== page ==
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The Renters Reform Bill passed its third and final Parliamentary debate this week, as the much-contested proposal underwent substantial amendments since it was last reviewed at the end of November.

Many of the almost 200 amendments stemmed from intense cross-party committee scrutiny, with a crucial outcome being that the Decent Homes Standard would be applied to the sector for the first time and there would be an overhaul of Rent Repayment Orders.

Other crucial changes were put forward, including:

Tory Amendments:

  • A delay on the abolition of Section 21

This was a key Conservative pledge and remains a highly debated subject amongst renter and landlord groups, as well as political parties. So far, this has been delayed because of the need to reform the legal system to better facilitate this new process. Today’s reading failed to clarify a timeframe or outline exactly how the new court proceedings process will work.

  • Longer tenant notice periods

This amendment aims to give landlords more stability and instil more confidence in the Bill. The amendment seeks tenants to be required to give four months’ notice to their landlord.

Labour amendments:

Giving the pushback the original Renters Reform Bill got from renter groups, Labour put forward amendments which aimed to give more security to renters, including:

  • A ban on rent bidding and mandatory rental price advertising

This is to ensure more transparency within the rental sector. This would avoid the possibility of prospective tenants bidding against each other outpricing tenants, which was a major cause for concern particularly at a time where rental yields are increasing and demand for rental properties far exceeds supply of rental properties.

  • Guarantor ban

A ban on landlords requiring a guarantor from prospective tenants would make it easier for tenants to find a home and help reduce discrimination.

Green Party amendments

  • Minimum EPC rating

In line with government energy efficiency targets, it is suggested that mandatory EPC targets for new homes be extended to rental properties, requiring landlords to ensure their properties are EPC rated C at the minimum.

Reactions to the Reform Bill Amendments

The National Residential Landlords Association maintained that the amendments to the Bill retained a healthy balance of protection for both tenant and landlord rights. Chief Executive, Ben Beadle, said: “This Bill delivers a fair deal for tenants and responsible landlords. In the interests of certainty for the sector it is now time to ensure the Bill passes through Parliament.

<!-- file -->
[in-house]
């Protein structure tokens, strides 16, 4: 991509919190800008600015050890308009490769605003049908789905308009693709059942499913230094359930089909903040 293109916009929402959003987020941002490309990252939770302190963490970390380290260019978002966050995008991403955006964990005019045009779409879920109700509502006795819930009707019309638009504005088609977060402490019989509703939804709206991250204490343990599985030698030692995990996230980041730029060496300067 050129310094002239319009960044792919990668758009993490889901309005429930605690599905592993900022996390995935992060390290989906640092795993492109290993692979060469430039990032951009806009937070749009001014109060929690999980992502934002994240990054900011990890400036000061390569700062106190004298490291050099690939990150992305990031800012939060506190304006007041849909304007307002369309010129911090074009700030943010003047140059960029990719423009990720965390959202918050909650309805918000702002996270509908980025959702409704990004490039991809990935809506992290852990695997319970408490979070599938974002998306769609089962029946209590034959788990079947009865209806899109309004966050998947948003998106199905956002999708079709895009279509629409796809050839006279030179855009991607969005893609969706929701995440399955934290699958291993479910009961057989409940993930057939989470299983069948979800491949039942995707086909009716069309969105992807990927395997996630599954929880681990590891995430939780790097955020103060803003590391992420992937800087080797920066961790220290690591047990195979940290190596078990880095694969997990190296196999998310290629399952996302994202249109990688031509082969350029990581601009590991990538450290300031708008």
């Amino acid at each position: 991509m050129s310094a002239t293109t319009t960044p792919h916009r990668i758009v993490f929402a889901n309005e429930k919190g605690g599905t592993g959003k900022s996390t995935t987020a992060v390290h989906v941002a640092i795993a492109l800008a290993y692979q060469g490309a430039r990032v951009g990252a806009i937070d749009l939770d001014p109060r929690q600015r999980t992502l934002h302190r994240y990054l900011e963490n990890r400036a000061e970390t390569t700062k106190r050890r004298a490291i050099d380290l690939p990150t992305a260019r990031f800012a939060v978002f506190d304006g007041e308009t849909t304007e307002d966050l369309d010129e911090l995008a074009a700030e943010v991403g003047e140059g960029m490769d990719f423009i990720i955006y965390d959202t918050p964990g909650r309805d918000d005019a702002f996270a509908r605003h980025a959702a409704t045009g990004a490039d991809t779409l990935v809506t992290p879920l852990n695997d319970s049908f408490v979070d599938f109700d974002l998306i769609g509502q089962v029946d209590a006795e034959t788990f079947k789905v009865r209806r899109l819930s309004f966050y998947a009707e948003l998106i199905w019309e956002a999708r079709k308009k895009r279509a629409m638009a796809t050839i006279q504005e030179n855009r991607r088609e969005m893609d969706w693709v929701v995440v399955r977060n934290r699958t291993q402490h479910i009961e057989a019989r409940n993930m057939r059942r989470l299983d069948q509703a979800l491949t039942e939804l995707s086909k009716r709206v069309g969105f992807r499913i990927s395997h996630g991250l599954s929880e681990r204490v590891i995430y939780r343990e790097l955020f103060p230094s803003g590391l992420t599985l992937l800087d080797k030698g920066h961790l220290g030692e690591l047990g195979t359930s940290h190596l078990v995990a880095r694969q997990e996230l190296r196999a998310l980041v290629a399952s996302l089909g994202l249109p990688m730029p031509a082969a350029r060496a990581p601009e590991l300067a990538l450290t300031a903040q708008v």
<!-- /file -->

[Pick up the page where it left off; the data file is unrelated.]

In contrast, groups campaigning for greater tenant rights believe that these amendments act to water down the promised reforms, pledged by the Tory party in 2019. Renters Reform Coalition – which represents 20 organisations and charities representing renters – said new amendments catered to “vested interests” and voiced concerns that Section 21 would not be removed before the next election as promised.

SevenLiving CEO, Charlotte Thursfield says:

“These amendments are a step in the right direction for the Reform Bill. It addresses many primary concerns for landlords, however, there is still some clarity to be had regarding the judiciary changes needed to implement the removal of Section 21 – a key concern for both tenants and landlords.
Whilst a delay in abolishing Section 21 notices may come as a disappointment for renters, ultimately this is to ensure the court system is equipped to protect their interests – and those of landlords – in the long run. Without proper procedures put in place, these new policies will fail and rights of either party cannot successfully be protected.”

Since the last Renter’s Reform update, landlord sentiment has come along way. Recent Data from Goodlord’s latest State of the Lettings Industry report suggests that landlords are becoming less opposed to the removal of Section 21 since it was announced that major judicial reforms and changes to court proceedings were vital before Section 21 is removed. It revealed that support for keeping Section 21 fell from 71% in 2022 to 62% by the end of 2023, as landlords and landlord groups recognised the government’s aim to maintain as many landlord rights as possible whilst ensure a fairer system for tenants.

Advice for Landlords

We must stress that the Reform Bill still needs to pass through the House of Lords before it becomes law.

Our team of letting agents are landlords themselves, so if you’re looking for clarity or advice on the new amendments to the Renters Reform Bill and its impact on the private rental sector, please do not hesitate to get in touch and one of our team will be happy to help.

Alternatively, our flexible, online landlord services are catered to your individual requirements – whether you’re a hands-on landlord or you prefer to take a step back. We make lettings simple, and you can find out more about our landlord services here.